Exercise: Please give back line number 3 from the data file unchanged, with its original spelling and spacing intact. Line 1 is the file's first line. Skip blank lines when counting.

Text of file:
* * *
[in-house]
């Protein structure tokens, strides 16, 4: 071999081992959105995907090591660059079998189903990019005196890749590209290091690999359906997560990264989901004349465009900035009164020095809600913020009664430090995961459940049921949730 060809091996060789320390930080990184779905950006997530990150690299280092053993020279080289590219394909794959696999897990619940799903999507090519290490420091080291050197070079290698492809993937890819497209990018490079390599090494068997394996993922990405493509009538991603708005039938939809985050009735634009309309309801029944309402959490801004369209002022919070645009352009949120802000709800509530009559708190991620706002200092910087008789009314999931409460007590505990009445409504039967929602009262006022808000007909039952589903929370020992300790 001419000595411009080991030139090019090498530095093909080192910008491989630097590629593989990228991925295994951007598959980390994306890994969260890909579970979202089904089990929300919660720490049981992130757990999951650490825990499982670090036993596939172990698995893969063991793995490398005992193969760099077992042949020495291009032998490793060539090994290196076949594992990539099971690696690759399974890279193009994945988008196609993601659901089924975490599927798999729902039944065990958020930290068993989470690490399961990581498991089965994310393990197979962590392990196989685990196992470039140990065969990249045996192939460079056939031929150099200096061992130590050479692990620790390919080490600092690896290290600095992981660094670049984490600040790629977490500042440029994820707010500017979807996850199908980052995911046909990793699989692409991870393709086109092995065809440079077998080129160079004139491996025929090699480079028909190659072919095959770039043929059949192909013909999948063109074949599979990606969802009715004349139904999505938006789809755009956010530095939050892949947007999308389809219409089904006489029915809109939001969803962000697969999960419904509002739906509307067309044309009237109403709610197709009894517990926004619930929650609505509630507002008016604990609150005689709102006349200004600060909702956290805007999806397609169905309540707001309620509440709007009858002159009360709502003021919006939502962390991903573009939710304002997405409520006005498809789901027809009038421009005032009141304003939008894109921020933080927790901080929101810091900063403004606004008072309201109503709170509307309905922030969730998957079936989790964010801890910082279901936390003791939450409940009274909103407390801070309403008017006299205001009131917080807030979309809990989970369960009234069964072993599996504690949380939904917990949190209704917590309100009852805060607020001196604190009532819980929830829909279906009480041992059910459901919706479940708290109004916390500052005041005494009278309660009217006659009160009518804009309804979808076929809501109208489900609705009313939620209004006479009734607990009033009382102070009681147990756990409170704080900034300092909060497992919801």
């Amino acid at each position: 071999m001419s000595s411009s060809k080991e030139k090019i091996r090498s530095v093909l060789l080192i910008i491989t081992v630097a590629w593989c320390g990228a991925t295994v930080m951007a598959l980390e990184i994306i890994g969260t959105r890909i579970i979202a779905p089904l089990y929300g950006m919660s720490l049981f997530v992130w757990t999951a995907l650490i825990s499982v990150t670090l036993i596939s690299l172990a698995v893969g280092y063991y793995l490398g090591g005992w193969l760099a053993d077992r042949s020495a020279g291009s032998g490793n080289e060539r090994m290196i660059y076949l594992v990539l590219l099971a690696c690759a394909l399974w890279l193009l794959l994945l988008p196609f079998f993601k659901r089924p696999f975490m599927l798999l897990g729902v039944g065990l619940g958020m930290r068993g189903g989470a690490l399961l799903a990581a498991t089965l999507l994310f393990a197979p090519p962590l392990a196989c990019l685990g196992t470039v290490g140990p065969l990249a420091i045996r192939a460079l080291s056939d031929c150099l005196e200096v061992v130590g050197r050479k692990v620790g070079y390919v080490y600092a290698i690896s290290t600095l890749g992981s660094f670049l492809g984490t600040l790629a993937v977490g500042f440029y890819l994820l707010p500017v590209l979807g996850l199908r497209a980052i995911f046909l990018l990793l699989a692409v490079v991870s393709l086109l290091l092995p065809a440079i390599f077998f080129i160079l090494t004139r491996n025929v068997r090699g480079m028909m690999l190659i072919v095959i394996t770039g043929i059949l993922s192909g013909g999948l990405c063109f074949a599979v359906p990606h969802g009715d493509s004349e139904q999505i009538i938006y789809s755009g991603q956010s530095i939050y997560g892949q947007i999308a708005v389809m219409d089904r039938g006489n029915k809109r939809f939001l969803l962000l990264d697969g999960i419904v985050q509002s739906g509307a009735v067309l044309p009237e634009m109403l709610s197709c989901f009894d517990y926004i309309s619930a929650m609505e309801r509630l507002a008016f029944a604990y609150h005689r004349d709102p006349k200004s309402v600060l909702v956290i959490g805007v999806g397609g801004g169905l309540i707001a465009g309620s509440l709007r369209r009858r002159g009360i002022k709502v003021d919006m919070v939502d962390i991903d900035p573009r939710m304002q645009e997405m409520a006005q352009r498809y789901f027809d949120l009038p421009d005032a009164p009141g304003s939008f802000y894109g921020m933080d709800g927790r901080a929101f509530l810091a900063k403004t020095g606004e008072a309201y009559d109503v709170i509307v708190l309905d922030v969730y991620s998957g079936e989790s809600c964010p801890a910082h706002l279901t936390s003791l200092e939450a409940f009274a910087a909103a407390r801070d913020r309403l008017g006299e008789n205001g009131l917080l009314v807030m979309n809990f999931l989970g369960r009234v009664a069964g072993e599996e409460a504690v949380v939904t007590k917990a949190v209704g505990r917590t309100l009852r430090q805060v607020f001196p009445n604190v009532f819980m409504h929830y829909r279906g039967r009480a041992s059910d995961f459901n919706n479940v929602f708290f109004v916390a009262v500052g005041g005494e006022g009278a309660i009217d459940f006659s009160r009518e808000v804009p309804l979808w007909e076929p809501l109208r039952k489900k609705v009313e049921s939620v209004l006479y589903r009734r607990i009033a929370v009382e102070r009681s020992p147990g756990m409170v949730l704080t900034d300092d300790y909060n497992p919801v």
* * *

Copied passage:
């Amino acid at each position: 071999m001419s000595s411009s060809k080991e030139k090019i091996r090498s530095v093909l060789l080192i910008i491989t081992v630097a590629w593989c320390g990228a991925t295994v930080m951007a598959l980390e990184i994306i890994g969260t959105r890909i579970i979202a779905p089904l089990y929300g950006m919660s720490l049981f997530v992130w757990t999951a995907l650490i825990s499982v990150t670090l036993i596939s690299l172990a698995v893969g280092y063991y793995l490398g090591g005992w193969l760099a053993d077992r042949s020495a020279g291009s032998g490793n080289e060539r090994m290196i660059y076949l594992v990539l590219l099971a690696c690759a394909l399974w890279l193009l794959l994945l988008p196609f079998f993601k659901r089924p696999f975490m599927l798999l897990g729902v039944g065990l619940g958020m930290r068993g189903g989470a690490l399961l799903a990581a498991t089965l999507l994310f393990a197979p090519p962590l392990a196989c990019l685990g196992t470039v290490g140990p065969l990249a420091i045996r192939a460079l080291s056939d031929c150099l005196e200096v061992v130590g050197r050479k692990v620790g070079y390919v080490y600092a290698i690896s290290t600095l890749g992981s660094f670049l492809g984490t600040l790629a993937v977490g500042f440029y890819l994820l707010p500017v590209l979807g996850l199908r497209a980052i995911f046909l990018l990793l699989a692409v490079v991870s393709l086109l290091l092995p065809a440079i390599f077998f080129i160079l090494t004139r491996n025929v068997r090699g480079m028909m690999l190659i072919v095959i394996t770039g043929i059949l993922s192909g013909g999948l990405c063109f074949a599979v359906p990606h969802g009715d493509s004349e139904q999505i009538i938006y789809s755009g991603q956010s530095i939050y997560g892949q947007i999308a708005v389809m219409d089904r039938g006489n029915k809109r939809f939001l969803l962000l990264d697969g999960i419904v985050q509002s739906g509307a009735v067309l044309p009237e634009m109403l709610s197709c989901f009894d517990y926004i309309s619930a929650m609505e309801r509630l507002a008016f029944a604990y609150h005689r004349d709102p006349k200004s309402v600060l909702v956290i959490g805007v999806g397609g801004g169905l309540i707001a465009g309620s509440l709007r369209r009858r002159g009360i002022k709502v003021d919006m919070v939502d962390i991903d900035p573009r939710m304002q645009e997405m409520a006005q352009r498809y789901f027809d949120l009038p421009d005032a009164p009141g304003s939008f802000y894109g921020m933080d709800g927790r901080a929101f509530l810091a900063k403004t020095g606004e008072a309201y009559d109503v709170i509307v708190l309905d922030v969730y991620s998957g079936e989790s809600c964010p801890a910082h706002l279901t936390s003791l200092e939450a409940f009274a910087a909103a407390r801070d913020r309403l008017g006299e008789n205001g009131l917080l009314v807030m979309n809990f999931l989970g369960r009234v009664a069964g072993e599996e409460a504690v949380v939904t007590k917990a949190v209704g505990r917590t309100l009852r430090q805060v607020f001196p009445n604190v009532f819980m409504h929830y829909r279906g039967r009480a041992s059910d995961f459901n919706n479940v929602f708290f109004v916390a009262v500052g005041g005494e006022g009278a309660i009217d459940f006659s009160r009518e808000v804009p309804l979808w007909e076929p809501l109208r039952k489900k609705v009313e049921s939620v209004l006479y589903r009734r607990i009033a929370v009382e102070r009681s020992p147990g756990m409170v949730l704080t900034d300092d300790y909060n497992p919801v």